Health and Fitness · Recipes

Pumpkin Puree: Because you’re worth it.

If you watch my Instagram feed you know that I spent an evening last month cutting, roasting and blending a “Cinderella” pumpkin into beautiful, bright orange puree. I love pumpkin puree for so many reasons. When my son was a baby I fed him pumpkin puree, warm with a little bit of nutmeg, as a breakfast dish or with a little melted cheese as a dinner or lunch. He gobbled it down like a champ and, as a result, enjoyed the many health benefits of pumpkin. There are a lot, including heart health, eye site, skin health, reduced cancer risk, mood and immune health! Now that my little dude is past the “puree eating” stage we use pumpkin as an add-in to make his favorite things healthy without him knowing about it. I’ve been known to throw a dollop of that orange-colored super food into his oatmeal, mix it in to his mac and cheese or morning yogurt and even make a whole meal out of the stuff if the mood strikes me. The bottom line is this : pumpkins are going to be on clearance soon (like now) and you can get them for a steel at the store. Turning a pumpkin into pumpkin puree is actually quite simple and before you know it you have a freezer full of what I call “stealthy healthy.” Don’t know what I’m talking about? It may be time for some vocab.

Pumpkin is my idea of a GREAT stealthy healthy. It tastes good (to avoid granola alarms) and is packed with health benefits. It really is hard to beat. Plus, pumpkin tastes good in EVERYTHING in the month of November. Something happens to American taste buds that makes them prone to pumpkin preference in the fall. I’m pretty sure that’s a scientific fact. It is DEFINITELY alliteration (word-nerd delux).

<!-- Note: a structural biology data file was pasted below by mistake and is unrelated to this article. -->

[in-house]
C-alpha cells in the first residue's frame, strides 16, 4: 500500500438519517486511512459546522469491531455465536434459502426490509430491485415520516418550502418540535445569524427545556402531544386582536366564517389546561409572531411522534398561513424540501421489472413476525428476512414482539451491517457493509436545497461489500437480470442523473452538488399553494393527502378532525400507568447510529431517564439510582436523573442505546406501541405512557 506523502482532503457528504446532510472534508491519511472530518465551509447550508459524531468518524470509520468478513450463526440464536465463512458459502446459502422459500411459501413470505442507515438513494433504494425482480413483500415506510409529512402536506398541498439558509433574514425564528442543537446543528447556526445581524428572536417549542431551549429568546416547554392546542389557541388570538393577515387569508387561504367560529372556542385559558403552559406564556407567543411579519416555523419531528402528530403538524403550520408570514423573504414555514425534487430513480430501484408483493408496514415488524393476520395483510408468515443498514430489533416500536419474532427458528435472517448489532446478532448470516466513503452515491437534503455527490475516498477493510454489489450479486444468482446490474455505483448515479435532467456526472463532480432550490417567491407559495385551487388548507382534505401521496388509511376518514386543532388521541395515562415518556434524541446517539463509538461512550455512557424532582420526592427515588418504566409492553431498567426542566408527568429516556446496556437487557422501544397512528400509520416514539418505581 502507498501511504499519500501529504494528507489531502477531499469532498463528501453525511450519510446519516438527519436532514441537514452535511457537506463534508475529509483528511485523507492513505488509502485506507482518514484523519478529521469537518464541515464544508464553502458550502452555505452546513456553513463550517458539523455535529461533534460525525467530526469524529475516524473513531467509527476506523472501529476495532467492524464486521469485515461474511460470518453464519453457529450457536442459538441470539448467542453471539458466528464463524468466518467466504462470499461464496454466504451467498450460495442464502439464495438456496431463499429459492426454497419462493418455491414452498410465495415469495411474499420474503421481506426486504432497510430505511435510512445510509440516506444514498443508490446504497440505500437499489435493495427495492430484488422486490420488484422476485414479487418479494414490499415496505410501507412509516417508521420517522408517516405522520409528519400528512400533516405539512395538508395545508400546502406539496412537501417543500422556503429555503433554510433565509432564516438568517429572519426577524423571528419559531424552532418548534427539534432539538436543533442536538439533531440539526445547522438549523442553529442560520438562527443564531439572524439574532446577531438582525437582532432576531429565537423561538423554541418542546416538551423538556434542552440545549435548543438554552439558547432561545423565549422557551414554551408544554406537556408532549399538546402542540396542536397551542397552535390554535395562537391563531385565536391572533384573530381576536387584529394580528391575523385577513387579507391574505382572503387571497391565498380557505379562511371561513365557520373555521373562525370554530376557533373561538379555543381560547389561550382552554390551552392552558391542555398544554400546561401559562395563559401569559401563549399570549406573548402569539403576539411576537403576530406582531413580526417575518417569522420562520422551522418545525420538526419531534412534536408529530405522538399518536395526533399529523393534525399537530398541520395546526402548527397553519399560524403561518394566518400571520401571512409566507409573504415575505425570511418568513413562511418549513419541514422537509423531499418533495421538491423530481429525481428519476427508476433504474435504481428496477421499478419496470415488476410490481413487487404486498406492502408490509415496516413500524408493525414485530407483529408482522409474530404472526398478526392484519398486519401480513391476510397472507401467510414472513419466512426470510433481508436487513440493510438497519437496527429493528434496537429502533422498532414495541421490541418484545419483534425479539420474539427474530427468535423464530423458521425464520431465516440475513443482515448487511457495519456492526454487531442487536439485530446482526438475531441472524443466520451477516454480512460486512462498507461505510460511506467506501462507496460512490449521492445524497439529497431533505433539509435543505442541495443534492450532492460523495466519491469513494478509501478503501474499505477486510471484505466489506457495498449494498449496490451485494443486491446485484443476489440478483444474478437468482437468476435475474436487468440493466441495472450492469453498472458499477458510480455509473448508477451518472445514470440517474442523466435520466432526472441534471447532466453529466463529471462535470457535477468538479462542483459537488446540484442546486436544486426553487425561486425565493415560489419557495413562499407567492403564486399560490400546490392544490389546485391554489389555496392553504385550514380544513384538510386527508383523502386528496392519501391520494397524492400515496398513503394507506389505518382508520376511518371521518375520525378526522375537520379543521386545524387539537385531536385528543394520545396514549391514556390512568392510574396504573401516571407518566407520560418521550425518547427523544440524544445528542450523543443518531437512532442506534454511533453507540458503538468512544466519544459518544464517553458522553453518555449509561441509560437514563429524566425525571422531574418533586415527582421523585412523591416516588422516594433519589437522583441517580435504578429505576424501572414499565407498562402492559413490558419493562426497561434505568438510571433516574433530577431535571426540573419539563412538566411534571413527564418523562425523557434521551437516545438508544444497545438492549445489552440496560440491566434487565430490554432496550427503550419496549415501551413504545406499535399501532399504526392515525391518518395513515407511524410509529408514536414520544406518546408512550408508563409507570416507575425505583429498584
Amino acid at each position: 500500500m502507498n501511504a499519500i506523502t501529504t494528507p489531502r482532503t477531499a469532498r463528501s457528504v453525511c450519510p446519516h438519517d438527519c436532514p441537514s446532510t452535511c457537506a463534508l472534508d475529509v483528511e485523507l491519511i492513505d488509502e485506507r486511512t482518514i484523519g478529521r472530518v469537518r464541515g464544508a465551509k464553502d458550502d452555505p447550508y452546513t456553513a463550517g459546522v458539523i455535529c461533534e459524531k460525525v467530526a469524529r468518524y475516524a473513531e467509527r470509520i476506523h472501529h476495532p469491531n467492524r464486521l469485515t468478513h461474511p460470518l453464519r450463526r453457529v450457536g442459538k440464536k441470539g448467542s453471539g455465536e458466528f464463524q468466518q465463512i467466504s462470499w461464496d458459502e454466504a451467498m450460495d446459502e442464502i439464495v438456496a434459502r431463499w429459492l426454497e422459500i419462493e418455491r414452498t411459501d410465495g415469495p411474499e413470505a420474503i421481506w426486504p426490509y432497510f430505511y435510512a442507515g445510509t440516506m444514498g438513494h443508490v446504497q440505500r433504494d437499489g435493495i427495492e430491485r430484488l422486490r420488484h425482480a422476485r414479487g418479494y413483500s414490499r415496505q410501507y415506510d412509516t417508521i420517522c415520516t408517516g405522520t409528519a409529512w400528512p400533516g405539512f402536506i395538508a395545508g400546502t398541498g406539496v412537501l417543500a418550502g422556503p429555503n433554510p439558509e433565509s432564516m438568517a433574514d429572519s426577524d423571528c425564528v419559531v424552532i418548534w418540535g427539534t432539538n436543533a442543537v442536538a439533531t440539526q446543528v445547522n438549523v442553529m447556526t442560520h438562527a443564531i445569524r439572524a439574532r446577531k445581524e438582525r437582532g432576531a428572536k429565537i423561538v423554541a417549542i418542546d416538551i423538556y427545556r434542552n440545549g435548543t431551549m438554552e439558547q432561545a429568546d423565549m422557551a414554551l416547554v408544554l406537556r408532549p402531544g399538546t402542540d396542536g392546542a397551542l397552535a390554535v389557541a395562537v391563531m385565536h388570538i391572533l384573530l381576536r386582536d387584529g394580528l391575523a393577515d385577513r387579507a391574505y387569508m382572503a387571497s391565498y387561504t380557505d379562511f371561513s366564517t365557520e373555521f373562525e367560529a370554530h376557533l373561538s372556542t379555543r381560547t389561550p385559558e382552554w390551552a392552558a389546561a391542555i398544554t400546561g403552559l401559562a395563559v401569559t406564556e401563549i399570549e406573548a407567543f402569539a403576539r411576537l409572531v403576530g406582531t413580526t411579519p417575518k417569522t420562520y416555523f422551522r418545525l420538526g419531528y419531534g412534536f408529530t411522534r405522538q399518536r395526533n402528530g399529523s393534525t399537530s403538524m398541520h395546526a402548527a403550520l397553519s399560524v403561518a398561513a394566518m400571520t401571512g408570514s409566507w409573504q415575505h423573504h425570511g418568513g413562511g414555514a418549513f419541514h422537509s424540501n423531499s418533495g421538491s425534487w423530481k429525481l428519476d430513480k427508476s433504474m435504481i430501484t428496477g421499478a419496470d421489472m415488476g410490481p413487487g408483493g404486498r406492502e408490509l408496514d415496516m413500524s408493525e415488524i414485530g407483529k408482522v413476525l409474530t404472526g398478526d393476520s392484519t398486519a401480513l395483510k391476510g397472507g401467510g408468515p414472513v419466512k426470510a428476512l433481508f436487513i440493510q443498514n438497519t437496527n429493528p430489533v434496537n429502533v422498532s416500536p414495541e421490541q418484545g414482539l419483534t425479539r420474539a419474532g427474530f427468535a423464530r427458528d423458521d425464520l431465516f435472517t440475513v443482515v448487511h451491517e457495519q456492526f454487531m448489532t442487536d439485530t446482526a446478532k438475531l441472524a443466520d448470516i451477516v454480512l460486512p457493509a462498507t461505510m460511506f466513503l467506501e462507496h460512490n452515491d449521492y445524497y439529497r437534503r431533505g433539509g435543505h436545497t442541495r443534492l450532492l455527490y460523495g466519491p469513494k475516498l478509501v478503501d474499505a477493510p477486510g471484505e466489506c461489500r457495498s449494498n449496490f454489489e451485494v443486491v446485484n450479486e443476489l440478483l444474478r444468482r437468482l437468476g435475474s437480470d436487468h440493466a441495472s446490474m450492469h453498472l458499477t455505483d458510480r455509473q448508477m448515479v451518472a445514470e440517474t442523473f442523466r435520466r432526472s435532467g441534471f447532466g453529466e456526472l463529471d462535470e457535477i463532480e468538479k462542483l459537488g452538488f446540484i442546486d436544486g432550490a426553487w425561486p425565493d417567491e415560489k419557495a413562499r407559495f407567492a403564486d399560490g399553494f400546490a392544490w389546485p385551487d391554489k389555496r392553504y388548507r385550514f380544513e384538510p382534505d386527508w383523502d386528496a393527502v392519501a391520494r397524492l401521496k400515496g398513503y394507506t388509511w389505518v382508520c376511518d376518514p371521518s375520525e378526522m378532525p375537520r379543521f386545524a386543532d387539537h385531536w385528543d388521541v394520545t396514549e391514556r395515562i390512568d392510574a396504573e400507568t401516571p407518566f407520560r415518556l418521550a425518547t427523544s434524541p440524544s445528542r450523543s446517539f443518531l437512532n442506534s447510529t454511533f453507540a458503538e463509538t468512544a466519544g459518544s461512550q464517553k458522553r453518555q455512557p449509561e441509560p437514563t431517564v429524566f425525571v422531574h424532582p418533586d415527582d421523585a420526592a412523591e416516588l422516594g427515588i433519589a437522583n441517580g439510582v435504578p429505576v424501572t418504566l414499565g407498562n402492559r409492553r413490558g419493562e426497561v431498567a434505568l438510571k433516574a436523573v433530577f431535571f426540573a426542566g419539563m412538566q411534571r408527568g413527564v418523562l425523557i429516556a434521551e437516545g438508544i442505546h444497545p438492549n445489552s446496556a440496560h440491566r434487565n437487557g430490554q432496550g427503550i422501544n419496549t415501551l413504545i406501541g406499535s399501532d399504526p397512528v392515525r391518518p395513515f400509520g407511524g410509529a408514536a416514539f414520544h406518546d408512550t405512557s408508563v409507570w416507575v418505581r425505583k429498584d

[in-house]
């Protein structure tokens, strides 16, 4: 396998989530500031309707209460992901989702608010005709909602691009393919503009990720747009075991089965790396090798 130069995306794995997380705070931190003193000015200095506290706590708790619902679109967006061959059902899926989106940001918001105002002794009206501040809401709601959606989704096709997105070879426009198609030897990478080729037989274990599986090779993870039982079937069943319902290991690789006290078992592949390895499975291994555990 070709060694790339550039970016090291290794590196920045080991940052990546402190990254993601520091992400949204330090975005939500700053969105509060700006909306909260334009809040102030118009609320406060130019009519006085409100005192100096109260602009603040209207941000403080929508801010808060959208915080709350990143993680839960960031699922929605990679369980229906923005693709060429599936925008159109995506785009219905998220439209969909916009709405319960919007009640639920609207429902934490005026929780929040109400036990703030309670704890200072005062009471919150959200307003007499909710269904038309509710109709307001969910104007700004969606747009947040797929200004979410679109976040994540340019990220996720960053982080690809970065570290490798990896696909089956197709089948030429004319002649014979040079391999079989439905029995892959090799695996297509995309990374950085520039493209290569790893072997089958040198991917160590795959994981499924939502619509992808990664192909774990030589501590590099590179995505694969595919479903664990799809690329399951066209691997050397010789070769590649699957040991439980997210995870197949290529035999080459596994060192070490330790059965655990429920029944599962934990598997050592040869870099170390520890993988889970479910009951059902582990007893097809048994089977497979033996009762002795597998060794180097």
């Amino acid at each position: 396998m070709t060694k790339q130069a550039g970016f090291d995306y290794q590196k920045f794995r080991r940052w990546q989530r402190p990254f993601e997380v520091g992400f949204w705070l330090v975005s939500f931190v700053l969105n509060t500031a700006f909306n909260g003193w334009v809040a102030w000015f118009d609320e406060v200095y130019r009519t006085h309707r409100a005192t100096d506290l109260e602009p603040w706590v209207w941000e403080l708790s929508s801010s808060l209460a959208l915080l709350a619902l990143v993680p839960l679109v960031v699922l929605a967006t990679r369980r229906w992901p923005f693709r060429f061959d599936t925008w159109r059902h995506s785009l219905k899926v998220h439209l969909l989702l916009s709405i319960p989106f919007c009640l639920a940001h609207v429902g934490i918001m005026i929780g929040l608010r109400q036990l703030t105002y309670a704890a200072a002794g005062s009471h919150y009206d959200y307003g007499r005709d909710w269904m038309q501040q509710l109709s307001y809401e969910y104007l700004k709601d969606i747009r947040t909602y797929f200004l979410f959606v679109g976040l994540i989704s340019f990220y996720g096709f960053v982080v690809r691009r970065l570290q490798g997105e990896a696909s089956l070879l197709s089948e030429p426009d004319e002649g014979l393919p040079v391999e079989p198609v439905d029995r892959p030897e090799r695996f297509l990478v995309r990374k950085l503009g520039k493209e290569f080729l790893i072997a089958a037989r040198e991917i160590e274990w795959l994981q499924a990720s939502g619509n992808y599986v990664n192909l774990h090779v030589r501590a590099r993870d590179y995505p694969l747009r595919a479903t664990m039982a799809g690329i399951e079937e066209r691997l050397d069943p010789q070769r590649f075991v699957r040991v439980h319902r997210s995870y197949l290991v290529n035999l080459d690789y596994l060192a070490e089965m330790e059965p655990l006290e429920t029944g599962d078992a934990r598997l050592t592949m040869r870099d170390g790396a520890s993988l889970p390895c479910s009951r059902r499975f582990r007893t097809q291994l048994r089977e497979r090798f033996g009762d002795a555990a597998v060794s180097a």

If you want to get in on the pumpkin puree action check out some of the recipes I have found (below) that taste great and leave your little granola heart glowing with pride.



Pioneer Woman’s Favorite pumpkin recipes. This woman is my all time favorite. I want to be Ree Drummond when I grow up. This link includes the most amazing pumpkin soup in the world. HINT: Add some spicy sausage to it to really make it POP. Not all of Ree’s recipes are healthy (southern cooking alert!) but there are definitely ways to modify these recipes to reduce the fat … if you care.

Pumpkin Waffles: Just whip up your usual waffle mix with 1/2 the amount of water and no oil. Dump in 1/2 cup of pumpkin and maybe a dash of nutmeg and watch your little waffle-eaters’ eyes light up. YES PLEASE.

Everything: Just shrug your shoulders and add some pumpkin puree to anything you think might work. Oatmeal, smoothies, peanut butter dip, soup, stew, pasta … anything! The fun of being the “cook” is you get to experiment. Adding stealthy healthy will quickly become one of your favorite parts of being your family’s head chef.


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